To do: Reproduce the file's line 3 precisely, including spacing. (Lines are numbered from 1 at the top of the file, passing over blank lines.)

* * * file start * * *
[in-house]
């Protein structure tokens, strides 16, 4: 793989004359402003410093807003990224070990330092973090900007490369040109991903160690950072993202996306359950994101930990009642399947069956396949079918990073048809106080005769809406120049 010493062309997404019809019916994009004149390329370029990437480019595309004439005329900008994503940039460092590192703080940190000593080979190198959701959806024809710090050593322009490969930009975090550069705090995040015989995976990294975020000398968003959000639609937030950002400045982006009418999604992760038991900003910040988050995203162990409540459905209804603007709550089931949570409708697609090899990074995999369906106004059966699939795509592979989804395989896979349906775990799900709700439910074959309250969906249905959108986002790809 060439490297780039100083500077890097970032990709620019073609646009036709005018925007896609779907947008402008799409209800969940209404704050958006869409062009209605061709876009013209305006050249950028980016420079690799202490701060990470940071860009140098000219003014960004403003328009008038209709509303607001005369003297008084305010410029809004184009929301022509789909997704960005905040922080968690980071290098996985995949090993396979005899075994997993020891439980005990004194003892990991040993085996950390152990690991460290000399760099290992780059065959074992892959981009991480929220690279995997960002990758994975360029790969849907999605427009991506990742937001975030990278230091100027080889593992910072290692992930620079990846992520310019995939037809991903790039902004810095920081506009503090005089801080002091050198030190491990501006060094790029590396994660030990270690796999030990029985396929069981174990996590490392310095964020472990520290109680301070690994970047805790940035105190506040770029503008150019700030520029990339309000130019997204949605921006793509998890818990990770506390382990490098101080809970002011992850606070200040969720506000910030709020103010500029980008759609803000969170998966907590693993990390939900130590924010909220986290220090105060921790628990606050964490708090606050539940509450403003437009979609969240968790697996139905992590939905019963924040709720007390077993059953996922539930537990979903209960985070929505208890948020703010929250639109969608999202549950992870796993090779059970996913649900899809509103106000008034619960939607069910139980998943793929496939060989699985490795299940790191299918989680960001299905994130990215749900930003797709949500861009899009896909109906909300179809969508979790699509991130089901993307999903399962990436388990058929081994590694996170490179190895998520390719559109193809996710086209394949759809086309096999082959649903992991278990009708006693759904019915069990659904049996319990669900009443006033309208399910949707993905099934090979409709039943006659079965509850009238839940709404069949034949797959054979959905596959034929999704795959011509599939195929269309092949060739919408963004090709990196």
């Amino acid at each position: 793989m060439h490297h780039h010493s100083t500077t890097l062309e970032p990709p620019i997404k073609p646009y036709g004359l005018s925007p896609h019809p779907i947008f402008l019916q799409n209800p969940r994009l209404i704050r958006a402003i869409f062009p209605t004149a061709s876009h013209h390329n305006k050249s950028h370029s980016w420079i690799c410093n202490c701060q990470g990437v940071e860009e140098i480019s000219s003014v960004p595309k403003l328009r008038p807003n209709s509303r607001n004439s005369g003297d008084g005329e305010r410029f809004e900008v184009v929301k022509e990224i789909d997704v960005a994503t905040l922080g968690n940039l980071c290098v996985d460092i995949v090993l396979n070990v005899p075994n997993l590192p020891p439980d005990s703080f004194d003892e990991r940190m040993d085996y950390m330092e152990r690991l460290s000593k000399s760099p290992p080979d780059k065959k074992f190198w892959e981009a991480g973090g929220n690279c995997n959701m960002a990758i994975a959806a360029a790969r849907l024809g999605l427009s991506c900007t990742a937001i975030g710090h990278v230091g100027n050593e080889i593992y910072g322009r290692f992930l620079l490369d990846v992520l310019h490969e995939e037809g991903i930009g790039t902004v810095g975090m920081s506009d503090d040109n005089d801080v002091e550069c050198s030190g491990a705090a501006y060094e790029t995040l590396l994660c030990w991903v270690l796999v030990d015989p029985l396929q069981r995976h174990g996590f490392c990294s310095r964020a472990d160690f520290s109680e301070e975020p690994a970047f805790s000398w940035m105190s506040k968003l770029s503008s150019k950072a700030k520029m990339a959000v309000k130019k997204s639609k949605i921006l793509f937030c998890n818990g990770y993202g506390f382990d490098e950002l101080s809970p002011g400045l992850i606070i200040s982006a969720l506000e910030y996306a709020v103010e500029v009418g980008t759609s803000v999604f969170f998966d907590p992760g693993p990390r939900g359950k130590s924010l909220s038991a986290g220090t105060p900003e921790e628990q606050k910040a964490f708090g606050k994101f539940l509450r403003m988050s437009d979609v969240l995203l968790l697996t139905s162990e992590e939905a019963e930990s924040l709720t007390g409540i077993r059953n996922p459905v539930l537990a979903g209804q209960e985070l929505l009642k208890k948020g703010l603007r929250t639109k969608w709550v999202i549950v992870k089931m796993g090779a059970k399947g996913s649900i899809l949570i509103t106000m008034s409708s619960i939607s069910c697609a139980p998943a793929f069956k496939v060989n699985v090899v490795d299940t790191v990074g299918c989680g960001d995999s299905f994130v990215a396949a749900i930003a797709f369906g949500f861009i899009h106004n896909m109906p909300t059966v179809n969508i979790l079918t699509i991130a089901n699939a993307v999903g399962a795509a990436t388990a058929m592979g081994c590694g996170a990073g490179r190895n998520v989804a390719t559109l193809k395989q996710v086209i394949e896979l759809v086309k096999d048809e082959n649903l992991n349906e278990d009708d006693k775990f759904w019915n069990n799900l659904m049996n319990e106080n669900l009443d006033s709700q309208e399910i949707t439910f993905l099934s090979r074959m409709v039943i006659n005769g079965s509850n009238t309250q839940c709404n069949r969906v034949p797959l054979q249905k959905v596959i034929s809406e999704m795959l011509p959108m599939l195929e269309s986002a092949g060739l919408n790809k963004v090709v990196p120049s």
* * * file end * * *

């Amino acid at each position: 793989m060439h490297h780039h010493s100083t500077t890097l062309e970032p990709p620019i997404k073609p646009y036709g004359l005018s925007p896609h019809p779907i947008f402008l019916q799409n209800p969940r994009l209404i704050r958006a402003i869409f062009p209605t004149a061709s876009h013209h390329n305006k050249s950028h370029s980016w420079i690799c410093n202490c701060q990470g990437v940071e860009e140098i480019s000219s003014v960004p595309k403003l328009r008038p807003n209709s509303r607001n004439s005369g003297d008084g005329e305010r410029f809004e900008v184009v929301k022509e990224i789909d997704v960005a994503t905040l922080g968690n940039l980071c290098v996985d460092i995949v090993l396979n070990v005899p075994n997993l590192p020891p439980d005990s703080f004194d003892e990991r940190m040993d085996y950390m330092e152990r690991l460290s000593k000399s760099p290992p080979d780059k065959k074992f190198w892959e981009a991480g973090g929220n690279c995997n959701m960002a990758i994975a959806a360029a790969r849907l024809g999605l427009s991506c900007t990742a937001i975030g710090h990278v230091g100027n050593e080889i593992y910072g322009r290692f992930l620079l490369d990846v992520l310019h490969e995939e037809g991903i930009g790039t902004v810095g975090m920081s506009d503090d040109n005089d801080v002091e550069c050198s030190g491990a705090a501006y060094e790029t995040l590396l994660c030990w991903v270690l796999v030990d015989p029985l396929q069981r995976h174990g996590f490392c990294s310095r964020a472990d160690f520290s109680e301070e975020p690994a970047f805790s000398w940035m105190s506040k968003l770029s503008s150019k950072a700030k520029m990339a959000v309000k130019k997204s639609k949605i921006l793509f937030c998890n818990g990770y993202g506390f382990d490098e950002l101080s809970p002011g400045l992850i606070i200040s982006a969720l506000e910030y996306a709020v103010e500029v009418g980008t759609s803000v999604f969170f998966d907590p992760g693993p990390r939900g359950k130590s924010l909220s038991a986290g220090t105060p900003e921790e628990q606050k910040a964490f708090g606050k994101f539940l509450r403003m988050s437009d979609v969240l995203l968790l697996t139905s162990e992590e939905a019963e930990s924040l709720t007390g409540i077993r059953n996922p459905v539930l537990a979903g209804q209960e985070l929505l009642k208890k948020g703010l603007r929250t639109k969608w709550v999202i549950v992870k089931m796993g090779a059970k399947g996913s649900i899809l949570i509103t106000m008034s409708s619960i939607s069910c697609a139980p998943a793929f069956k496939v060989n699985v090899v490795d299940t790191v990074g299918c989680g960001d995999s299905f994130v990215a396949a749900i930003a797709f369906g949500f861009i899009h106004n896909m109906p909300t059966v179809n969508i979790l079918t699509i991130a089901n699939a993307v999903g399962a795509a990436t388990a058929m592979g081994c590694g996170a990073g490179r190895n998520v989804a390719t559109l193809k395989q996710v086209i394949e896979l759809v086309k096999d048809e082959n649903l992991n349906e278990d009708d006693k775990f759904w019915n069990n799900l659904m049996n319990e106080n669900l009443d006033s709700q309208e399910i949707t439910f993905l099934s090979r074959m409709v039943i006659n005769g079965s509850n009238t309250q839940c709404n069949r969906v034949p797959l054979q249905k959905v596959i034929s809406e999704m795959l011509p959108m599939l195929e269309s986002a092949g060739l919408n790809k963004v090709v990196p120049s």